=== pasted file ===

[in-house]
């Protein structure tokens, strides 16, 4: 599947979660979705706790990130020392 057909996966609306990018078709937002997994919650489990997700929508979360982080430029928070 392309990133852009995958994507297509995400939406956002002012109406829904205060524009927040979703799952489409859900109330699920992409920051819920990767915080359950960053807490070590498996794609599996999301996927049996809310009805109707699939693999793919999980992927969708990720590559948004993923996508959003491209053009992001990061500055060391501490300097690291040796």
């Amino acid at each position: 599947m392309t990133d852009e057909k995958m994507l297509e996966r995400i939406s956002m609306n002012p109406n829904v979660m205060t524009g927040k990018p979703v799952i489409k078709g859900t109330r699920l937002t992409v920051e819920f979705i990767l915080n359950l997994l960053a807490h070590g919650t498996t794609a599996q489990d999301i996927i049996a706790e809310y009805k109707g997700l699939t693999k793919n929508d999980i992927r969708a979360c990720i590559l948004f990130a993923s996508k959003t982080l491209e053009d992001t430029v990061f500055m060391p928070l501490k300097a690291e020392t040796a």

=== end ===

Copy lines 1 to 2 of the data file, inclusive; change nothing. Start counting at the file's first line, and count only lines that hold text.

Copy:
[in-house]
């Protein structure tokens, strides 16, 4: 599947979660979705706790990130020392 057909996966609306990018078709937002997994919650489990997700929508979360982080430029928070 392309990133852009995958994507297509995400939406956002002012109406829904205060524009927040979703799952489409859900109330699920992409920051819920990767915080359950960053807490070590498996794609599996999301996927049996809310009805109707699939693999793919999980992927969708990720590559948004993923996508959003491209053009992001990061500055060391501490300097690291040796």